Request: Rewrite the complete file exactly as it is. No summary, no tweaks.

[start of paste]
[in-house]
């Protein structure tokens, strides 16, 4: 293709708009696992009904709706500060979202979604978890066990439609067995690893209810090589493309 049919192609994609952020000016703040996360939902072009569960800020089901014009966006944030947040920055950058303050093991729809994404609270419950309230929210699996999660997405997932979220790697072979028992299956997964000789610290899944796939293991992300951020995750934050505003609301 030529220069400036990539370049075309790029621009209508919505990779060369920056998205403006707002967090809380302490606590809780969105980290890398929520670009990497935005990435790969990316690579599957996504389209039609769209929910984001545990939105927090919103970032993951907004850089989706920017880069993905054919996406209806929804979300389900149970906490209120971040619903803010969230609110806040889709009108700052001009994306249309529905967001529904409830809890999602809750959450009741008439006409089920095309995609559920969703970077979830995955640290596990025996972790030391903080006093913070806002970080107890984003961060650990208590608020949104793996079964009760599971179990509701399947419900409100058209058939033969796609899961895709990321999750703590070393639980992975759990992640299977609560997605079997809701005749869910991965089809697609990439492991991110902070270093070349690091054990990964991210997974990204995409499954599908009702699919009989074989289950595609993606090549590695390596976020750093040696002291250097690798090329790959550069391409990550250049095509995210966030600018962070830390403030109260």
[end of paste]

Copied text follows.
[in-house]
């Protein structure tokens, strides 16, 4: 293709708009696992009904709706500060979202979604978890066990439609067995690893209810090589493309 049919192609994609952020000016703040996360939902072009569960800020089901014009966006944030947040920055950058303050093991729809994404609270419950309230929210699996999660997405997932979220790697072979028992299956997964000789610290899944796939293991992300951020995750934050505003609301 030529220069400036990539370049075309790029621009209508919505990779060369920056998205403006707002967090809380302490606590809780969105980290890398929520670009990497935005990435790969990316690579599957996504389209039609769209929910984001545990939105927090919103970032993951907004850089989706920017880069993905054919996406209806929804979300389900149970906490209120971040619903803010969230609110806040889709009108700052001009994306249309529905967001529904409830809890999602809750959450009741008439006409089920095309995609559920969703970077979830995955640290596990025996972790030391903080006093913070806002970080107890984003961060650990208590608020949104793996079964009760599971179990509701399947419900409100058209058939033969796609899961895709990321999750703590070393639980992975759990992640299977609560997605079997809701005749869910991965089809697609990439492991991110902070270093070349690091054990990964991210997974990204995409499954599908009702699919009989074989289950595609993606090549590695390596976020750093040696002291250097690798090329790959550069391409990550250049095509995210966030600018962070830390403030109260």